Ringarooma

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Ringarooma
Tasmania
Ringarooma aerial.jpg
Area surrounding Ringarooma which is right of centre
Ringarooma is located in Tasmania
Ringarooma
Ringarooma
Coordinates41°14′S 147°40′E / 41.233°S 147.667°E / -41.233; 147.667Coordinates: 41°14′S 147°40′E / 41.233°S 147.667°E / -41.233; 147.667
Population338 (2016 census)[1]
Established1882
Postcode(s)7263
Elevation283 m (928 ft)
Location
LGA(s)Dorset Council
State electorate(s)Bass
Federal Division(s)Bass

Ringarooma is a small town in north-eastern Tasmania. It is located just east of the Ringarooma River and is about 12 km south-west from Derby and 55 km east-northeast from Launceston. The area around Ringarooma is known for diary farming and timber harvesting.

History[edit]

The district was opened up to farming in the 1860s, and the town itself was founded in 1882 when a rural property was subdivided into lots by landowner Christopher Krushka. It was initially known as Krushka Town before being renamed Ringarooma in November 1888, taking on the name of a coastal town near Bridport, which was renamed Boobyalla.[2][3] Ringarooma is believed to be an aboriginal word meaning happy hunting ground.[4]

Ringarooma Post Office opened on 1 October 1874.[5]

In 2017 it was named the Legendary Capital of Tasmania.[6]

Present day[edit]

Today, Ringarooma is a small town surrounded by dairy farming and timber harvesting country[4] near mountains such as Mount Victoria and Ben Lomond.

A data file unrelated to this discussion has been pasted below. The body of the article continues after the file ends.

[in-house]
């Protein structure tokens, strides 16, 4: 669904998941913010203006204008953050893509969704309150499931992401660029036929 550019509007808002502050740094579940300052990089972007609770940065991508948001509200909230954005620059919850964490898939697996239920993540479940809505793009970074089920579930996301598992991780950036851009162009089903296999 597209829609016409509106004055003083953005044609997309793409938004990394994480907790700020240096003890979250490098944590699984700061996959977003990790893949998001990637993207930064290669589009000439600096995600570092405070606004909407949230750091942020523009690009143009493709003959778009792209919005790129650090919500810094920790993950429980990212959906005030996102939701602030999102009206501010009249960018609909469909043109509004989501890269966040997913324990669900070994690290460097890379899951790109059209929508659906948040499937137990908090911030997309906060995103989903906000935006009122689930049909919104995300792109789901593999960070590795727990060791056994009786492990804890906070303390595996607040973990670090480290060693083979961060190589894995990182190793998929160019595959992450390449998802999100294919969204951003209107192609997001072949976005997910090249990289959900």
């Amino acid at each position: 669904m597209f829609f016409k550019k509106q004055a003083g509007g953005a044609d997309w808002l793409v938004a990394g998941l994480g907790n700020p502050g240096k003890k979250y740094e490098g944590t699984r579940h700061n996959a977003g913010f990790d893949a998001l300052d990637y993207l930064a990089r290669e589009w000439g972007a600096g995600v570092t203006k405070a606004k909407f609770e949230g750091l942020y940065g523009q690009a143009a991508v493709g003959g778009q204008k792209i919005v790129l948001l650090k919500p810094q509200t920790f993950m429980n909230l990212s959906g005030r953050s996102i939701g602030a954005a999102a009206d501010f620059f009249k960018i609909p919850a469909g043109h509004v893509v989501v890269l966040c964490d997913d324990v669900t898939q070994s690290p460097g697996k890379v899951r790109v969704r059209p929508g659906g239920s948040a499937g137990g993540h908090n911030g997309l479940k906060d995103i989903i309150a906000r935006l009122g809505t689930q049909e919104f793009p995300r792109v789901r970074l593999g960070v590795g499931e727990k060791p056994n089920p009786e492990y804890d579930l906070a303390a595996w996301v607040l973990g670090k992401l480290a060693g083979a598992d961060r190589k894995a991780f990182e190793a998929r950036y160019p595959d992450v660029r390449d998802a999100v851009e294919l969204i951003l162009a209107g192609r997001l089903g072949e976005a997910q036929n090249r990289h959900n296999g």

The Mount Victoria Forest Reserve that contains Ralphs Falls[7] and Cash Gorge/Falls[8] is about 15 km to the SouthEast of Ringarooma, while the St Columba Falls is a further 10 km away (70 km by road).[9][10]

Notable people[edit]

References[edit]

  1. ^ Australian Bureau of Statistics (27 June 2017). "Ringarooma (L) (Urban Centre/Locality)". 2016 Census QuickStats. Retrieved 23 July 2017. Edit this at Wikidata
  2. ^ Beswick, Dorothy (1988). As The River Flows, Mount Victoria to Boobyalla. Ringarooma Council. ISBN 0-7316-1966-8.
  3. ^ "NS2809 - The E R Pretyman Index: NS2809-1–16(Ria - San)". stors.tas.gov.au. Libraries Tasmania. p. 20. Retrieved 26 September 2018.
  4. ^ a b Alison Andrews (11 March 2009). "Ringarooma: A`happy hunting ground'". The Examiner. Retrieved 26 September 2018.
  5. ^ Premier Postal History. "Post Office List". Premier Postal Auctions. Retrieved 16 June 2012.
  6. ^ "Industry News: Ringarooma: little town, big heart". The Australian Dairyfarmer. Fairfax Agricultural Media. 24 July 2017. Retrieved 26 September 2018.
  7. ^ "Ralphs Falls". parks.tas.gov.au. Parks & Wildlife Service Tasmania. Retrieved 30 September 2018.
  8. ^ "Ringarooma, Ralph Falls & Cash's Gorge". northeasttasmania.com.au. North East Tasmania Tourism. Retrieved 30 September 2018.
  9. ^ "St. Columba Falls". parks.tas.gov.au. Parks & Wildlife Service Tasmania. Retrieved 30 September 2018.
  10. ^ "Ringarooma, Tasmania 7263 Saint Columba Falls State Reserve, Pyengana Tas 7216". google.com. Google. Retrieved 30 September 2018.
  11. ^ Robert Darby. "Adamson, George Ernest Bartlett (1884–1951)". adb.anu.edu.au. National Centre of Biography. Retrieved 26 September 2018.
  12. ^ D. Elliot. "Gaby, Alfred Edward (1892–1918)". adb.anu.edu.au. National Centre of Biography. Retrieved 26 September 2018.

Further reading[edit]

External links[edit]